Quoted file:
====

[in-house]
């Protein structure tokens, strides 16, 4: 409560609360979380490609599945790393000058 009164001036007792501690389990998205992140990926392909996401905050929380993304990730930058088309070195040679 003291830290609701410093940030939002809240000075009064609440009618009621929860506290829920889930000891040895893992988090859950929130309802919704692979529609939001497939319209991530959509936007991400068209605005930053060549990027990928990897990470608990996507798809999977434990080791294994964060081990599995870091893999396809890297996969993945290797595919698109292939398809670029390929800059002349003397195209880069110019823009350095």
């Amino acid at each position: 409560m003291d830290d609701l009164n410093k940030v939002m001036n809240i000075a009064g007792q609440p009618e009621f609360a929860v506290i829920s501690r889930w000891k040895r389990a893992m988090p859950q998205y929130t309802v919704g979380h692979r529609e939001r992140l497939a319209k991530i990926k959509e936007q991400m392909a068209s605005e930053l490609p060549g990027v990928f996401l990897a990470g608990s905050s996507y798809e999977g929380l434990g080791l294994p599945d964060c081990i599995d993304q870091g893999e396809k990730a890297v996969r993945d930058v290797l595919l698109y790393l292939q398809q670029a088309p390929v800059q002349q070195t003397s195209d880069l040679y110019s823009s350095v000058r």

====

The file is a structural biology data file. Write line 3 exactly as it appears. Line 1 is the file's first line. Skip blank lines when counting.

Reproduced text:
């Amino acid at each position: 409560m003291d830290d609701l009164n410093k940030v939002m001036n809240i000075a009064g007792q609440p009618e009621f609360a929860v506290i829920s501690r889930w000891k040895r389990a893992m988090p859950q998205y929130t309802v919704g979380h692979r529609e939001r992140l497939a319209k991530i990926k959509e936007q991400m392909a068209s605005e930053l490609p060549g990027v990928f996401l990897a990470g608990s905050s996507y798809e999977g929380l434990g080791l294994p599945d964060c081990i599995d993304q870091g893999e396809k990730a890297v996969r993945d930058v290797l595919l698109y790393l292939q398809q670029a088309p390929v800059q002349q070195t003397s195209d880069l040679y110019s823009s350095v000058r």